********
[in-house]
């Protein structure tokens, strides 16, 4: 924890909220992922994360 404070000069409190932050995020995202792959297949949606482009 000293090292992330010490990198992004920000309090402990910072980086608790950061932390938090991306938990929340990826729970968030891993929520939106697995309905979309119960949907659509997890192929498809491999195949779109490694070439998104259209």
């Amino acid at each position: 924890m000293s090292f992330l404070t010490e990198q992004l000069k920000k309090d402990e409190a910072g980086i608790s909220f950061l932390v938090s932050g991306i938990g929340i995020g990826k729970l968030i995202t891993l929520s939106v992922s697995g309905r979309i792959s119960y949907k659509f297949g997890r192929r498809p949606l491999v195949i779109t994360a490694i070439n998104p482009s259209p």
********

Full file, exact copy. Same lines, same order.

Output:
[in-house]
């Protein structure tokens, strides 16, 4: 924890909220992922994360 404070000069409190932050995020995202792959297949949606482009 000293090292992330010490990198992004920000309090402990910072980086608790950061932390938090991306938990929340990826729970968030891993929520939106697995309905979309119960949907659509997890192929498809491999195949779109490694070439998104259209």
């Amino acid at each position: 924890m000293s090292f992330l404070t010490e990198q992004l000069k920000k309090d402990e409190a910072g980086i608790s909220f950061l932390v938090s932050g991306i938990g929340i995020g990826k729970l968030i995202t891993l929520s939106v992922s697995g309905r979309i792959s119960y949907k659509f297949g997890r192929r498809p949606l491999v195949i779109t994360a490694i070439n998104p482009s259209p």